Toxic cultures drive poor performance, claims Amnis

From: Amnis Ltd
Published: Fri Feb 05 2010

From its many years of experience of working with a wide range of organisations, Amnis believes that toxic cultures - which can be identified as having a general lack of respect for people, a strong people hierarchy, discord in the senior team and disengaged managers - are significantly affecting performance in some healthcare organisations.

Amnis’ work in the healthcare sector has shown that the key to long-term change is to tackle the barriers that toxic cultures can create by:
1. Ensuring that the words that your top team use are aligned with how they behave
2. Tackling any ‘tribal’ thinking and promoting team working
3. Adopting an effective structure for implementing change that engages front-line teams
4. Celebrating every success but accepting the occasional failure

Amnis’ Mark Eaton explained: "It is as important to tackle an underlying toxic culture as it is to have a well thought out transformation strategy - and far more important than getting on with tactical improvement programmes using Lean Rapid Improvement Events - if you want to instigate real and lasting change."

Characteristically, organisations with toxic cultures will struggle to change behaviours and improve performance. Moreover they will find that any investment they make in Lean or other transformation programmes will not lead to long-term improved performance, warned Eaton.

He added: "Toxic cultures also facilitate decreased patient safety and foster other risks to the organisation. Consequently, it’s not just financial performance that will suffer as a result of an organisation experiencing a toxic culture."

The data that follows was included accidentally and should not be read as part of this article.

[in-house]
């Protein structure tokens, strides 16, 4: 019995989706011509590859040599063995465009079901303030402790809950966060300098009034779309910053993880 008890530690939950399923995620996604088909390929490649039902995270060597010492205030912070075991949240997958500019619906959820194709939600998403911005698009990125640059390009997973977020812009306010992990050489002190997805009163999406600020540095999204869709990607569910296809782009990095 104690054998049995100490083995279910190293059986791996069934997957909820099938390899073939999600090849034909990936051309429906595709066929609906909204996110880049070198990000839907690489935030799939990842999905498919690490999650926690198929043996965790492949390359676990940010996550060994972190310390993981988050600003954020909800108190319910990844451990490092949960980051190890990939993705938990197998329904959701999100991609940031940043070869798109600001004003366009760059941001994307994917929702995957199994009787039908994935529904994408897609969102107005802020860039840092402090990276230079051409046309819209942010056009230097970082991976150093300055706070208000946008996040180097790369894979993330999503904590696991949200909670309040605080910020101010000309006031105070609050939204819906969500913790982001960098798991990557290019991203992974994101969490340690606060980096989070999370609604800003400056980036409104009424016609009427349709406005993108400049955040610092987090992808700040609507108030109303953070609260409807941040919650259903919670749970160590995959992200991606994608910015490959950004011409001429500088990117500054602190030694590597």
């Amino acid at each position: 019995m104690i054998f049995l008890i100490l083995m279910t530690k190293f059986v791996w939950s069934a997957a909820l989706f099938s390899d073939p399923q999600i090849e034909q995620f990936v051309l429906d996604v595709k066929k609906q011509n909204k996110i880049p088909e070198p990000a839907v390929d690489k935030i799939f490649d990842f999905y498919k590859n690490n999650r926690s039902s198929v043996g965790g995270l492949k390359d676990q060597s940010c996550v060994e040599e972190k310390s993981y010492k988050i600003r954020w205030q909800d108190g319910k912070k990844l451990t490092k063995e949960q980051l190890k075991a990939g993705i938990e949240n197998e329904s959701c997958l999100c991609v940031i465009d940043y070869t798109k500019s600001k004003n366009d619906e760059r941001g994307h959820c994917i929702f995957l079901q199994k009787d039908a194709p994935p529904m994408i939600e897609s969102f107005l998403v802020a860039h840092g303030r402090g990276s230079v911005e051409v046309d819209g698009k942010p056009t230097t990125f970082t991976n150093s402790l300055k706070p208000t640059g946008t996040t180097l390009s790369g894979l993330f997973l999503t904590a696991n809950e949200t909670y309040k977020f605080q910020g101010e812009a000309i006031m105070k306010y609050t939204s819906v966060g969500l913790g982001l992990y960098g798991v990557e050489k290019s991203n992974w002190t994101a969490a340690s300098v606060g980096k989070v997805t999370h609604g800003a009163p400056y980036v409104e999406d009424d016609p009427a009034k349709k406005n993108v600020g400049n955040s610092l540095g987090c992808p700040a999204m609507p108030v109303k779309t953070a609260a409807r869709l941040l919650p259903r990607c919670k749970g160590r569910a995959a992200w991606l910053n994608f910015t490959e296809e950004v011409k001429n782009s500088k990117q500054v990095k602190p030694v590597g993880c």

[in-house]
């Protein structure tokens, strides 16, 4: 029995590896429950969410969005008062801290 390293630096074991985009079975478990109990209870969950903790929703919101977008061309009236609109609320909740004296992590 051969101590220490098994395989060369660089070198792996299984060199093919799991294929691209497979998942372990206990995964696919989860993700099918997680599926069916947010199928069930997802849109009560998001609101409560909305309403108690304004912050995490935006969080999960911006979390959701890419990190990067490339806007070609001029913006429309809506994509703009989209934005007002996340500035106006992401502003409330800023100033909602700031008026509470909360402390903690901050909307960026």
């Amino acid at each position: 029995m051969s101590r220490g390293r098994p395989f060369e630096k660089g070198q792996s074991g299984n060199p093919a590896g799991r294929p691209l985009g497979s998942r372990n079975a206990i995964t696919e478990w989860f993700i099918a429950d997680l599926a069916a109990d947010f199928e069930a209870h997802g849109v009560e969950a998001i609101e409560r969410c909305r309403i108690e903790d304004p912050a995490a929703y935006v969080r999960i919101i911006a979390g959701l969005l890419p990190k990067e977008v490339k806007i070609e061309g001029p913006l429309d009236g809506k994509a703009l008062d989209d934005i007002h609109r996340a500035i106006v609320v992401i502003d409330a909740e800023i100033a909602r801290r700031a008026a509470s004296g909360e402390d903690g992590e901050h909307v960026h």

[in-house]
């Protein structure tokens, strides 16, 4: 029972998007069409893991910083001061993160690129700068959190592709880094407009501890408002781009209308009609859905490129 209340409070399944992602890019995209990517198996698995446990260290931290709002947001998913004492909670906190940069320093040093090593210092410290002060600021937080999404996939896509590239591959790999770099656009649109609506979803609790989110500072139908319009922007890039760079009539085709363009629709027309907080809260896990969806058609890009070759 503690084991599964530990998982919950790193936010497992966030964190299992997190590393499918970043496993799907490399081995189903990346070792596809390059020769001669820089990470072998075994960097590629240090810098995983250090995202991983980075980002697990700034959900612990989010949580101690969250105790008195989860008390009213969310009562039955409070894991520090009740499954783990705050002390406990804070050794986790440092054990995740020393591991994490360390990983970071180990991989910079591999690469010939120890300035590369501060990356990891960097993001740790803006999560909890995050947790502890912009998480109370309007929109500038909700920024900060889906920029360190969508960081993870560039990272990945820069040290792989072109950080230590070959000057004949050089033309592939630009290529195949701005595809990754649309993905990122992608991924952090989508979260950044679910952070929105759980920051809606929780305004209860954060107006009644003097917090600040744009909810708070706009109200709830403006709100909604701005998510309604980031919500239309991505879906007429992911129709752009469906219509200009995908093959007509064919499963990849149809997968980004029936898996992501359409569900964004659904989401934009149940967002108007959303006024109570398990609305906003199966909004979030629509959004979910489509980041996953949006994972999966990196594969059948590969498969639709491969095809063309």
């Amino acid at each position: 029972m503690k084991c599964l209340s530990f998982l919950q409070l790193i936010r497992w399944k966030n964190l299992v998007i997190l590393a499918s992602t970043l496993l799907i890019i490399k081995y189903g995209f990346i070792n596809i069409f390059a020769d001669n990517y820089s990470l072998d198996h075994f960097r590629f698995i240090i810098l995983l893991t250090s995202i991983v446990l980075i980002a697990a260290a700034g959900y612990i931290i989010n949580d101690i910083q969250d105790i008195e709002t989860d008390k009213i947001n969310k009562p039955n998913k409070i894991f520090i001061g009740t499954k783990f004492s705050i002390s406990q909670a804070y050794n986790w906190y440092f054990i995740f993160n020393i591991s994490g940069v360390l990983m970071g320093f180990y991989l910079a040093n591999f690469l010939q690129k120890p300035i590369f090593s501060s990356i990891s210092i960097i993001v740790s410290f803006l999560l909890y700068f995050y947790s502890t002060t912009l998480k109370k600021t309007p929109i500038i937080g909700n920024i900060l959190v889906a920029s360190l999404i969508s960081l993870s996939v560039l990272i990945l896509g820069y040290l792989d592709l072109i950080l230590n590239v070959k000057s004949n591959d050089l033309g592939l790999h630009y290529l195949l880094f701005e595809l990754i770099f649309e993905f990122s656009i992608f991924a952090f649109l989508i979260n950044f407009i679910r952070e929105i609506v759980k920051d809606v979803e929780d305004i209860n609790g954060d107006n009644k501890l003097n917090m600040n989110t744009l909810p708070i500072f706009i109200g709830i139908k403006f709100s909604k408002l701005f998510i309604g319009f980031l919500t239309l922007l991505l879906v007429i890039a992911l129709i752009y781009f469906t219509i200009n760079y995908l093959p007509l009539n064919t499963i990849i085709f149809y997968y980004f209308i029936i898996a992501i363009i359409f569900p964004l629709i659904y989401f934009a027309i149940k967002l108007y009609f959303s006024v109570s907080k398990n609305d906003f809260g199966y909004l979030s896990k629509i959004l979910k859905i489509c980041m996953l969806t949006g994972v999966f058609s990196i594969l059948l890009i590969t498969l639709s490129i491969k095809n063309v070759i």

In association with the Institute of Healthcare Management (IHM), Amnis is running a series of masterclasses for healthcare professionals. Toxic cultures – and how to overcome them by instituting a supportive culture – featured in the recent masterclass on ‘Developing a Culture of Continuous Improvement’.

According to Amnis’ Mark Eaton, who is also the author of the book ‘Lean for practitioners’: "Basing improvement initiatives on the concepts of ‘Lean’ and ‘Lean Sigma’ – basically, doing more with less – is a sound principle but, for this to succeed, you need to change people’s working culture and behaviours as well as processes."

The next masterclass in the Amnis/IHM series is on ‘Thinking Strategically’, and is being held in Birmingham on 26th February 2010.


About Amnis Limited

Working with both public and private sector organisations, Amnis is a consultancy which specialises in innovation, transformation and organisational improvement, helping clients plan and deploy strategies for successful transformation. Its goal is to help clients not only deliver sustainable change but also to develop their capability to tackle their next challenges.

Providing both consultancy and training services, Amnis’ team includes specialists in Lean/Six Sigma, organisational development, strategic planning, change management and systems thinking.

Further information from:

Ruth Bodman, Amnis, 00 44 (0) 870 446 1002;
Bob Little, Bob Little Press & PR, 00 44 (0)1727 860405;

Company: Amnis Ltd
Contact Name: Bob Little
Contact Email:
Contact Phone: +44 (0)1727 860405

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